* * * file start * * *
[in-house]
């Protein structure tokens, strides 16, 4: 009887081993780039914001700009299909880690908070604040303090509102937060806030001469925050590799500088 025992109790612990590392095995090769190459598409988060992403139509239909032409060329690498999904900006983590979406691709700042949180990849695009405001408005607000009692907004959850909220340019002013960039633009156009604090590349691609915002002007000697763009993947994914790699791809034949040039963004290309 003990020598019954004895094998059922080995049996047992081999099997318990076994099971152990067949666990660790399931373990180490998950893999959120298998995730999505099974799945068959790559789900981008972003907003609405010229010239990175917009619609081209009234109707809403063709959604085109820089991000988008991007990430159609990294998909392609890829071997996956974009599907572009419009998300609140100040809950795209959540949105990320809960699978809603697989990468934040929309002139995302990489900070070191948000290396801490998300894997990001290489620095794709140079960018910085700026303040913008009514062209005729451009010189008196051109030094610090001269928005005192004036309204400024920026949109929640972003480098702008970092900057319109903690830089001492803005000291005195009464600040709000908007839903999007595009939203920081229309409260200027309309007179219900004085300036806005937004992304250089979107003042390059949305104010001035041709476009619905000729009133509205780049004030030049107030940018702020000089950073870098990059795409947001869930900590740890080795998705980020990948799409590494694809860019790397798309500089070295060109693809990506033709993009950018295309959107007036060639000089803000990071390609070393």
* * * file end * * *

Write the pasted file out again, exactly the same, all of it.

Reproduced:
[in-house]
């Protein structure tokens, strides 16, 4: 009887081993780039914001700009299909880690908070604040303090509102937060806030001469925050590799500088 025992109790612990590392095995090769190459598409988060992403139509239909032409060329690498999904900006983590979406691709700042949180990849695009405001408005607000009692907004959850909220340019002013960039633009156009604090590349691609915002002007000697763009993947994914790699791809034949040039963004290309 003990020598019954004895094998059922080995049996047992081999099997318990076994099971152990067949666990660790399931373990180490998950893999959120298998995730999505099974799945068959790559789900981008972003907003609405010229010239990175917009619609081209009234109707809403063709959604085109820089991000988008991007990430159609990294998909392609890829071997996956974009599907572009419009998300609140100040809950795209959540949105990320809960699978809603697989990468934040929309002139995302990489900070070191948000290396801490998300894997990001290489620095794709140079960018910085700026303040913008009514062209005729451009010189008196051109030094610090001269928005005192004036309204400024920026949109929640972003480098702008970092900057319109903690830089001492803005000291005195009464600040709000908007839903999007595009939203920081229309409260200027309309007179219900004085300036806005937004992304250089979107003042390059949305104010001035041709476009619905000729009133509205780049004030030049107030940018702020000089950073870098990059795409947001869930900590740890080795998705980020990948799409590494694809860019790397798309500089070295060109693809990506033709993009950018295309959107007036060639000089803000990071390609070393």